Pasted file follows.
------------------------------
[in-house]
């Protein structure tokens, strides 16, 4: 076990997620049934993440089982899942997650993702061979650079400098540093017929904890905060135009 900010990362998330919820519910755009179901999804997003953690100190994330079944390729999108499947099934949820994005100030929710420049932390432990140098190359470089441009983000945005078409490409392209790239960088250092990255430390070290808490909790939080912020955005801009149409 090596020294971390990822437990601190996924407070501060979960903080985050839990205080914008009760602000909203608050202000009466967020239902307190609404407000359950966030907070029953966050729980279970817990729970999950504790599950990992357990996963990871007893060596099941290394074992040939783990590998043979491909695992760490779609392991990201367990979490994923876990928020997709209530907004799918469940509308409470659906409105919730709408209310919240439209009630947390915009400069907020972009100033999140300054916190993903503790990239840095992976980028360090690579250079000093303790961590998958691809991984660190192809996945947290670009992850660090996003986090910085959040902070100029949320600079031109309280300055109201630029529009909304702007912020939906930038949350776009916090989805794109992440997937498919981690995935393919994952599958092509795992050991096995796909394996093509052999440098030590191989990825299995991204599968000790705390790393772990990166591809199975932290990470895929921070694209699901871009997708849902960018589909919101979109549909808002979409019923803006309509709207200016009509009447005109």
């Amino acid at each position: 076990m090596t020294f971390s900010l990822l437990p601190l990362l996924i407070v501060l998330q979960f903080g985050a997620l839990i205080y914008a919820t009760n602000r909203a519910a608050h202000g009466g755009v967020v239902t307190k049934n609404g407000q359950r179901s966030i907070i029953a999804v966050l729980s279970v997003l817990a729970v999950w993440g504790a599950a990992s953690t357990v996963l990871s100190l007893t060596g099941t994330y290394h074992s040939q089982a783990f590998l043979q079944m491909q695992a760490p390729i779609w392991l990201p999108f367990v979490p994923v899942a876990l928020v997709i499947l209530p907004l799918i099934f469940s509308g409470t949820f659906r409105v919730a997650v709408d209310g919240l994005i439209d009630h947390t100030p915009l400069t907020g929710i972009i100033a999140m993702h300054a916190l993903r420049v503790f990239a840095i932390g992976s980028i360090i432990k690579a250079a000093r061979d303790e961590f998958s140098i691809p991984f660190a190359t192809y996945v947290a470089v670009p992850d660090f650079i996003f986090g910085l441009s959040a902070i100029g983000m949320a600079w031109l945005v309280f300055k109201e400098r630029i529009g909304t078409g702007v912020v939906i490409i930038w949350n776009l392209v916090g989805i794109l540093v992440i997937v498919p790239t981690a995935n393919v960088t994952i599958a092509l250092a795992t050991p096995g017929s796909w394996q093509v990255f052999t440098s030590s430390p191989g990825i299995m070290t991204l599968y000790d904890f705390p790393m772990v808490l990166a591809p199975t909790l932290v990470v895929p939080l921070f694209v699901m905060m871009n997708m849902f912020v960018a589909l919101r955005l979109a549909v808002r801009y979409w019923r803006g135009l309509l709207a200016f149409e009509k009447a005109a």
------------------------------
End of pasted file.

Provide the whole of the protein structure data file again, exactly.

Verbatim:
[in-house]
């Protein structure tokens, strides 16, 4: 076990997620049934993440089982899942997650993702061979650079400098540093017929904890905060135009 900010990362998330919820519910755009179901999804997003953690100190994330079944390729999108499947099934949820994005100030929710420049932390432990140098190359470089441009983000945005078409490409392209790239960088250092990255430390070290808490909790939080912020955005801009149409 090596020294971390990822437990601190996924407070501060979960903080985050839990205080914008009760602000909203608050202000009466967020239902307190609404407000359950966030907070029953966050729980279970817990729970999950504790599950990992357990996963990871007893060596099941290394074992040939783990590998043979491909695992760490779609392991990201367990979490994923876990928020997709209530907004799918469940509308409470659906409105919730709408209310919240439209009630947390915009400069907020972009100033999140300054916190993903503790990239840095992976980028360090690579250079000093303790961590998958691809991984660190192809996945947290670009992850660090996003986090910085959040902070100029949320600079031109309280300055109201630029529009909304702007912020939906930038949350776009916090989805794109992440997937498919981690995935393919994952599958092509795992050991096995796909394996093509052999440098030590191989990825299995991204599968000790705390790393772990990166591809199975932290990470895929921070694209699901871009997708849902960018589909919101979109549909808002979409019923803006309509709207200016009509009447005109």
């Amino acid at each position: 076990m090596t020294f971390s900010l990822l437990p601190l990362l996924i407070v501060l998330q979960f903080g985050a997620l839990i205080y914008a919820t009760n602000r909203a519910a608050h202000g009466g755009v967020v239902t307190k049934n609404g407000q359950r179901s966030i907070i029953a999804v966050l729980s279970v997003l817990a729970v999950w993440g504790a599950a990992s953690t357990v996963l990871s100190l007893t060596g099941t994330y290394h074992s040939q089982a783990f590998l043979q079944m491909q695992a760490p390729i779609w392991l990201p999108f367990v979490p994923v899942a876990l928020v997709i499947l209530p907004l799918i099934f469940s509308g409470t949820f659906r409105v919730a997650v709408d209310g919240l994005i439209d009630h947390t100030p915009l400069t907020g929710i972009i100033a999140m993702h300054a916190l993903r420049v503790f990239a840095i932390g992976s980028i360090i432990k690579a250079a000093r061979d303790e961590f998958s140098i691809p991984f660190a190359t192809y996945v947290a470089v670009p992850d660090f650079i996003f986090g910085l441009s959040a902070i100029g983000m949320a600079w031109l945005v309280f300055k109201e400098r630029i529009g909304t078409g702007v912020v939906i490409i930038w949350n776009l392209v916090g989805i794109l540093v992440i997937v498919p790239t981690a995935n393919v960088t994952i599958a092509l250092a795992t050991p096995g017929s796909w394996q093509v990255f052999t440098s030590s430390p191989g990825i299995m070290t991204l599968y000790d904890f705390p790393m772990v808490l990166a591809p199975t909790l932290v990470v895929p939080l921070f694209v699901m905060m871009n997708m849902f912020v960018a589909l919101r955005l979109a549909v808002r801009y979409w019923r803006g135009l309509l709207a200016f149409e009509k009447a005109a």